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Who Needs the Pneumococcal Vaccine?

Published by Nicole Porter on

As we move into the month of January, many of us are spending less time outside and more time indoors. With this shift comes the opportunity for more germs to spread as people gather together in close quarters. Because this has been an especially challenging winter for respiratory illnesses, we thought it would be a good time to revisit the topic of Pneumococcal disease again – what it is, how you can identify if you or your family members are at risk, and what you can do to help prevent it. 

Pneumococcal Disease – What is It and What Causes It?

The term “Pneumococcal disease” covers a variety of illnesses that are caused by pneumococcal bacteria.  This includes things such as ear infections and sinus infections as well as more serious infections such as pneumonia (infection of the lungs), meningitis (infection of the tissue covering the brain and spinal cord), and Bacteremia (infection of the blood). 

Pneumococcal bacteria spread from person to person through coughing, sneezing, and close contact. People can carry the bacteria in their nose and throat without being sick and spread the bacteria to others.  

Which People are at Risk for Pneumococcal Disease?

While it is possible for anyone to get pneumococcal disease, members of certain age groups and people with specific risk factors are more likely to develop the disease:

Children Under 5 Years Old

-Adults 65 Years Or Older

-People Who Smoke Cigarettes

-People With Certain Medical Conditions Or Other Risk Factors Including:

  •  Alcoholism 
  • Cerebrospinal fluid leak (a health problem where fluid surrounding and protecting the brain and spinal cord leaks)
  • Chronic heart, lung, kidney, or liver disease 
  • Cochlear implant (a small electronic device that is surgically implanted to help people with severe hearing loss be able to hear) 
  • Diabetes 
  • HIV infection, cancer, solid organ transplant, or another condition or taking medicine that weakens the immune system
  • Nephrotic syndrome 
  • Sickle cell disease, a damaged spleen, or no spleen

While many pneumococcal infections end up being mild, some can have serious long-term effects, such as brain damage or hearing loss. More serious infections caused by pneumococcal bacteria such as Meningitis, bacteremia, and pneumonia can sometimes be fatal. The risk of serious illness or death is greatest for older adults.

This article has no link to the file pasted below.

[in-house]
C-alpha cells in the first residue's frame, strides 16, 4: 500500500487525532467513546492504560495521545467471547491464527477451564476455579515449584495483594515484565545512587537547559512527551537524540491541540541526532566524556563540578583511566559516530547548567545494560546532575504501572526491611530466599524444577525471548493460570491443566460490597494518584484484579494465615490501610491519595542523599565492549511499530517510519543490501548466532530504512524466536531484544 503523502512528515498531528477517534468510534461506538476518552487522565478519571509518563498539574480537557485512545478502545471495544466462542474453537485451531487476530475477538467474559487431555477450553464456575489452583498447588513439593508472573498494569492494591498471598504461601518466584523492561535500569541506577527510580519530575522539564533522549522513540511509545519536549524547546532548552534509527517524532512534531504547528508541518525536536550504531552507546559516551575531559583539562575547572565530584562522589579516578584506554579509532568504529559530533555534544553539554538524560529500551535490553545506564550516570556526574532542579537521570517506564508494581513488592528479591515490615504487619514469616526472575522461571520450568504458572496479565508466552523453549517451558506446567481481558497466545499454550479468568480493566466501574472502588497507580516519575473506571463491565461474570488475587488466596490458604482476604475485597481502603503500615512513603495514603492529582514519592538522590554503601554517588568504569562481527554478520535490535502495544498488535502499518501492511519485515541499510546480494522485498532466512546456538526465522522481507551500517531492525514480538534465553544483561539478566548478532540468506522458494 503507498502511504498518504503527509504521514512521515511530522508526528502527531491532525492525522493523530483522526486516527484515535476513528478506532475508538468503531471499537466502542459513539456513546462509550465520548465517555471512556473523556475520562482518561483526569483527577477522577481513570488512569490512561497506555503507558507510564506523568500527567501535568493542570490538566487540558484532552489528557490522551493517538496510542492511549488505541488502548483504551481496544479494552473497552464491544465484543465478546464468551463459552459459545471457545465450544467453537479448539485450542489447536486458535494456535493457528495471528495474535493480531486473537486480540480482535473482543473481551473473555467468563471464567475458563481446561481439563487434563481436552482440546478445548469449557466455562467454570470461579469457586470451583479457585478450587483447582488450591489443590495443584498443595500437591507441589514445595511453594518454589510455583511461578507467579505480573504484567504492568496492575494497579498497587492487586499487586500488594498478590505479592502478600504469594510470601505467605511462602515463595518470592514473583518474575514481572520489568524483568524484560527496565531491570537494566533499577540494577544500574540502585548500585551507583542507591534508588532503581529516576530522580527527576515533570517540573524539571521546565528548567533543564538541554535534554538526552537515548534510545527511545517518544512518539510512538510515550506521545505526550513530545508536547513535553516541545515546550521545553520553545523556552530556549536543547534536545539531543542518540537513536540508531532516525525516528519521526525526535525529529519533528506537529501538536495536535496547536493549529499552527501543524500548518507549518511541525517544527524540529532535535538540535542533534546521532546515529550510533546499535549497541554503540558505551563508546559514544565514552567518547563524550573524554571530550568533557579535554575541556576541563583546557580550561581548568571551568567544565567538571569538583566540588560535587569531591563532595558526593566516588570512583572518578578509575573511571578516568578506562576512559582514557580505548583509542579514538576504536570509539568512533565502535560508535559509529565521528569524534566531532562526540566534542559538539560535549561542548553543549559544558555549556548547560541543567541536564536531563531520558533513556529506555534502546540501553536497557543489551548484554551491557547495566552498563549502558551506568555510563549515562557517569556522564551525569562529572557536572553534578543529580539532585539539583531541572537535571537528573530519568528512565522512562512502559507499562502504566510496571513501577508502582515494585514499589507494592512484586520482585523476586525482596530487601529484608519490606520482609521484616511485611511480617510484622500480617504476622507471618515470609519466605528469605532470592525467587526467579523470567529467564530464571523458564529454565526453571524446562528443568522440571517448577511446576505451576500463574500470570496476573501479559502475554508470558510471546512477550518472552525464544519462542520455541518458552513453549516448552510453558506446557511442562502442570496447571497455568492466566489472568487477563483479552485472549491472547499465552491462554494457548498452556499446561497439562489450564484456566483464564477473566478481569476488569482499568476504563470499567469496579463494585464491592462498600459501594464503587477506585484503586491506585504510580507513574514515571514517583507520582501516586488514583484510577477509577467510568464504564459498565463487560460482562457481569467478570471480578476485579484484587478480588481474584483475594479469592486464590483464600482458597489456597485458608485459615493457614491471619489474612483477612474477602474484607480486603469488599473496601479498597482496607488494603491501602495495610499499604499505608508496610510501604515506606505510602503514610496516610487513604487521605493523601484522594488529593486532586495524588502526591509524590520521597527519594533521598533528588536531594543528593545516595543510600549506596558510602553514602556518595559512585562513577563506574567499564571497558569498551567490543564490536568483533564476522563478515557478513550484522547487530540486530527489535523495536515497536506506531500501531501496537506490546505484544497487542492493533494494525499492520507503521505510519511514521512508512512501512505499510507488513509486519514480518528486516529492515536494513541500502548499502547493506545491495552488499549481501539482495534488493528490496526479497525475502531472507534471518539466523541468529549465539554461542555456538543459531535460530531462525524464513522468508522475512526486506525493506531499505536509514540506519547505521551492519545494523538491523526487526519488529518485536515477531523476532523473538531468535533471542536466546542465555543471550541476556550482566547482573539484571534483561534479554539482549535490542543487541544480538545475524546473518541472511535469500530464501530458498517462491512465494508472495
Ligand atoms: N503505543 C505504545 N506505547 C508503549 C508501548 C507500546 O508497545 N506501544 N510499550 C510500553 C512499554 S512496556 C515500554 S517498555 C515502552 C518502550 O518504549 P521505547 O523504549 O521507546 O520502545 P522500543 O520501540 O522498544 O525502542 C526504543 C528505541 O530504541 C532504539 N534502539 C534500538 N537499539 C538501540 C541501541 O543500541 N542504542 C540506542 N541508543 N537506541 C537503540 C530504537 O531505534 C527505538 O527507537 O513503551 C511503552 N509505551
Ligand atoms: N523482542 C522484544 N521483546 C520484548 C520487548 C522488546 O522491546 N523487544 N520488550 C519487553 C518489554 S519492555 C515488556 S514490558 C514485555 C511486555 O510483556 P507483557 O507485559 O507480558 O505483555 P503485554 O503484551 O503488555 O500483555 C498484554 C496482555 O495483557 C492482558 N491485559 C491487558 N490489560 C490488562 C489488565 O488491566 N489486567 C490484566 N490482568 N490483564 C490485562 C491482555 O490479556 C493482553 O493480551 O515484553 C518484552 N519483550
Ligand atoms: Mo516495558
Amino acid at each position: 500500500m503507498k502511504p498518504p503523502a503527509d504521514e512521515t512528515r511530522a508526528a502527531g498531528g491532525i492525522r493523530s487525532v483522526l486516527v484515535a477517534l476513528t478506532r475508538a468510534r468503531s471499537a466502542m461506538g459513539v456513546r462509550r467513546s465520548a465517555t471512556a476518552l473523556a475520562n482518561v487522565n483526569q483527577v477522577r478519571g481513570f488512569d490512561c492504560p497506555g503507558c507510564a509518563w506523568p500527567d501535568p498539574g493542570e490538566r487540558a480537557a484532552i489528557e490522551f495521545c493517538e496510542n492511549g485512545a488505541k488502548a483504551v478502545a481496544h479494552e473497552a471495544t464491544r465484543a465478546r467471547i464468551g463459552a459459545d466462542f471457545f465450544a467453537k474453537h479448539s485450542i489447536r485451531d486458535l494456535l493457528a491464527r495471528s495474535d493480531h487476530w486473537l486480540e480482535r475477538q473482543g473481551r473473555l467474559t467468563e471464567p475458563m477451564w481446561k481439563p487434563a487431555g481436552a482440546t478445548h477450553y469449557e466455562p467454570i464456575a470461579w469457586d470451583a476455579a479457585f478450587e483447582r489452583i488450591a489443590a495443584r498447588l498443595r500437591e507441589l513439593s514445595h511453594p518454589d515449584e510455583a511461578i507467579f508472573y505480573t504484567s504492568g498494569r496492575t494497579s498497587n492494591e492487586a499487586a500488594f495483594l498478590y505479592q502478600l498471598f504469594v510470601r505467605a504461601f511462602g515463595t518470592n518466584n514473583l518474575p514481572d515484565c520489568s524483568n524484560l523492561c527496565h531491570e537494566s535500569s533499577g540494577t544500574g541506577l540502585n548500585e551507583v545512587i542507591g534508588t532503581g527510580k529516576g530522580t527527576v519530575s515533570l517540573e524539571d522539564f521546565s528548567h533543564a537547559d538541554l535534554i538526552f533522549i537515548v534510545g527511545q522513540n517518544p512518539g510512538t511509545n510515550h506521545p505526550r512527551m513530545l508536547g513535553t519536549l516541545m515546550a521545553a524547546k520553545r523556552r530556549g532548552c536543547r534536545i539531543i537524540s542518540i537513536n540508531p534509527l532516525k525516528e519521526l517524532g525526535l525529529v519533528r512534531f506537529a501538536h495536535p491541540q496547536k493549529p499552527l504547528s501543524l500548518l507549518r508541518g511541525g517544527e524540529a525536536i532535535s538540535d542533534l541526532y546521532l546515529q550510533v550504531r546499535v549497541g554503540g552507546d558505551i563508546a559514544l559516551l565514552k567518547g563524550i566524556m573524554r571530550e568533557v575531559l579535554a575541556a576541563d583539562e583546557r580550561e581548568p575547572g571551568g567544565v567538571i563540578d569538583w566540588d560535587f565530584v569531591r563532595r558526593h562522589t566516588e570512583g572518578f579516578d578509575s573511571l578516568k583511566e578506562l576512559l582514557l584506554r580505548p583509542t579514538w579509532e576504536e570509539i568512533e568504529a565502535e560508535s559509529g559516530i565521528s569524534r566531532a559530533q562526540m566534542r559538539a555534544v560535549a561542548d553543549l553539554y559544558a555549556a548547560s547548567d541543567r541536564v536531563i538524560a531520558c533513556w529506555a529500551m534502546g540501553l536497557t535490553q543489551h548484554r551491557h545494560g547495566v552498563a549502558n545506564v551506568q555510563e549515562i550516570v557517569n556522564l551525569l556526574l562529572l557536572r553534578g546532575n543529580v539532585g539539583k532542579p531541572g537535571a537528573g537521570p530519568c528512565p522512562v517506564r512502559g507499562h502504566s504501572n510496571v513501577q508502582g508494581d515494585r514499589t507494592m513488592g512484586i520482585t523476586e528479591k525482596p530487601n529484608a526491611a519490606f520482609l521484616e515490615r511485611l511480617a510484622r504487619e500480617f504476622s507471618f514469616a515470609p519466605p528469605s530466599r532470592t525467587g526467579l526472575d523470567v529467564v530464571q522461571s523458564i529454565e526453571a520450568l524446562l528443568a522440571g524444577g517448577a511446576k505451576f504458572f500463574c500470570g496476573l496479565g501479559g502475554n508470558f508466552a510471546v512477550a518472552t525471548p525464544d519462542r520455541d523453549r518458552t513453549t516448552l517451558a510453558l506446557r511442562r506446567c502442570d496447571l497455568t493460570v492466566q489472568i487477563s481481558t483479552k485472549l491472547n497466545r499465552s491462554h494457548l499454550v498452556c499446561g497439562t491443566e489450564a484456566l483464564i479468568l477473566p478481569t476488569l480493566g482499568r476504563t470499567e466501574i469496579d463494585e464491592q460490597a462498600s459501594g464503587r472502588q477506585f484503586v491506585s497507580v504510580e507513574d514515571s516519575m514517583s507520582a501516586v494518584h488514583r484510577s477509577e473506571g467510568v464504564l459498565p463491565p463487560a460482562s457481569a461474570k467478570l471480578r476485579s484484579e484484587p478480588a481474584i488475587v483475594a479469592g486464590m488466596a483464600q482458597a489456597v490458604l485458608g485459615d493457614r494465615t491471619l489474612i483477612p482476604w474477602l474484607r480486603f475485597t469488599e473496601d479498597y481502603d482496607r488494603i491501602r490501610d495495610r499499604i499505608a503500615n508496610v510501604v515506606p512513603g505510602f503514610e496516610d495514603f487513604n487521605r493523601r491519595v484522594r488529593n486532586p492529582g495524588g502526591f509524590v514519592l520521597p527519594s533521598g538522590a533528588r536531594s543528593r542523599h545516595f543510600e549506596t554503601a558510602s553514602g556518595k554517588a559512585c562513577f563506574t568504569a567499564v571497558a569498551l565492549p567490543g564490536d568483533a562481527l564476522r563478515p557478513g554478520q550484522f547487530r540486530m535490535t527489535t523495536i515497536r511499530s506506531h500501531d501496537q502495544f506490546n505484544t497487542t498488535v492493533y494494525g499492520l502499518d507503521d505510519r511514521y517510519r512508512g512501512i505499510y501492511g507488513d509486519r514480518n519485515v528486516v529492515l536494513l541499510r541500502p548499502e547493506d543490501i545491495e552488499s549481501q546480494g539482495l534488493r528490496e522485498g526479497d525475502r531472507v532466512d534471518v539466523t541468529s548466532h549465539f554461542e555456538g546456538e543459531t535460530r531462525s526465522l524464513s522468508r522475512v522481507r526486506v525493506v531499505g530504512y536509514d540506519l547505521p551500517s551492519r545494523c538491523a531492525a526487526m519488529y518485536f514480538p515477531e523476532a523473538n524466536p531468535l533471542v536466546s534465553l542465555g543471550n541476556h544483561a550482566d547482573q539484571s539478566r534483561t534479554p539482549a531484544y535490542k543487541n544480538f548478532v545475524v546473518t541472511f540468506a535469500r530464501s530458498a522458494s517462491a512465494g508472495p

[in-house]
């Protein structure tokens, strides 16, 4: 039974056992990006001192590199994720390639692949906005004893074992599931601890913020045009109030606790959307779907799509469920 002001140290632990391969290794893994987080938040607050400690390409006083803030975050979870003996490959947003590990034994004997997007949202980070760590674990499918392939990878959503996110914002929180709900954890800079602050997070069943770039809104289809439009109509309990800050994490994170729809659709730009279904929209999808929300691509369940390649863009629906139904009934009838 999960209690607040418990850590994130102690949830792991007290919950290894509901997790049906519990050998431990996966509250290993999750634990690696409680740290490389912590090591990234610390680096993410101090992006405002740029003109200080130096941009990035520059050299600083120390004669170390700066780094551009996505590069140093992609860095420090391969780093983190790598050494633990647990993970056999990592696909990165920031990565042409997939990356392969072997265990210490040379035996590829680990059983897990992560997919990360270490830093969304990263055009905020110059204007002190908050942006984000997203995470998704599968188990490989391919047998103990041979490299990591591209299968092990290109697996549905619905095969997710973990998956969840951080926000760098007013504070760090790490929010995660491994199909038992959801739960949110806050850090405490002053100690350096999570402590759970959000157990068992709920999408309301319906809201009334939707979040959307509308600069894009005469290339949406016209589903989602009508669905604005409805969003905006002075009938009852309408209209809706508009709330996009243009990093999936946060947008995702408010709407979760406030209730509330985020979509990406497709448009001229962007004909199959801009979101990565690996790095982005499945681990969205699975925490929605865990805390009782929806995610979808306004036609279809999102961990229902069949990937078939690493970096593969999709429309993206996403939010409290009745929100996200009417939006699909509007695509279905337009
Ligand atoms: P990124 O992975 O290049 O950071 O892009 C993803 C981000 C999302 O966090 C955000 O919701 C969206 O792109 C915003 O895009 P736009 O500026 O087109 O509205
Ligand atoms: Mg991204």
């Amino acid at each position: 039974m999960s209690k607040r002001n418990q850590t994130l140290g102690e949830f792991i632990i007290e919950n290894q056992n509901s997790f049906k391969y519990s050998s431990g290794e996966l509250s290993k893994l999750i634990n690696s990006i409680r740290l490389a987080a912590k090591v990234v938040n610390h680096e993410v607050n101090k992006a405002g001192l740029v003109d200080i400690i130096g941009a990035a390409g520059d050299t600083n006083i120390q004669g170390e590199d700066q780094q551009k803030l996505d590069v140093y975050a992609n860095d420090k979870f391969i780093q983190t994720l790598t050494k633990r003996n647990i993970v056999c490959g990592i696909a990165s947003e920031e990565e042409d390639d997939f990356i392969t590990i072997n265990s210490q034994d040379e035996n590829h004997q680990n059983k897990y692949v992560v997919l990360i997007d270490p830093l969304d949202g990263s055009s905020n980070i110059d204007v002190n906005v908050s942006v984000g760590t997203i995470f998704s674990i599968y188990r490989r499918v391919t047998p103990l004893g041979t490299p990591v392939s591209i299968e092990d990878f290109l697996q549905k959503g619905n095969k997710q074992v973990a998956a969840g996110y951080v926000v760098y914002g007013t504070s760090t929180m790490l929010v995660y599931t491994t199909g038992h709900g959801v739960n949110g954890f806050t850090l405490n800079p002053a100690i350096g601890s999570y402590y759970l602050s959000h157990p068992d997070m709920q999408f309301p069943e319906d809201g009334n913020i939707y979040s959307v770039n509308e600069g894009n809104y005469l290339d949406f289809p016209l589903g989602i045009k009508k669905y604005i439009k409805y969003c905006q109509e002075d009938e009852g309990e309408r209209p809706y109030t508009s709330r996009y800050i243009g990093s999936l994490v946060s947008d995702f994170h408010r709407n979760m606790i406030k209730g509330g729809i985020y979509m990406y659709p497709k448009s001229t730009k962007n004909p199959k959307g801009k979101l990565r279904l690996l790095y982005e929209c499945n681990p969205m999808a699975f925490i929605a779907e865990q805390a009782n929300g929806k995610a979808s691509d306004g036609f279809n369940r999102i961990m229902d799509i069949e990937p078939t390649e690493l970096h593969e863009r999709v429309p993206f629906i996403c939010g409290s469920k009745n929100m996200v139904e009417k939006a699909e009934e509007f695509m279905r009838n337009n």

What Can People in High-Risk Groups do to Protect Themselves? 

If you or a family member are at a greater risk for pneumococcal disease, the best thing you can do is get vaccinated! There are currently two types of vaccines available that help protect against pneumococcal disease and the CDC recommends pneumococcal vaccination for all children younger than 5 years old and all adults 65 years or older. If you or a loved one fit into these age ranges or one of the risk categories mentioned above, talk to your doctor or vaccine provider about getting vaccinated.  

Getting the influenza (flu) vaccine every year and making sure that you are up-to-date on your COVID-19 vaccines also helps protect against pneumococcal disease. It is well known that people who get sick with the flu have an increased chance of developing pneumococcal disease and current research on COVID-19 suggests that people with severe COVID infections are more likely to end up with pneumococcal bacterial infections such as pneumonia.

For more information about pneumococcal disease and the pneumococcal vaccine visit:

Pneumococcal Disease in Adults and the Vaccines to Prevent It

Pneumococcal Vaccination: What Everyone Should Know

** Image Source: National Foundation for Infectious Diseases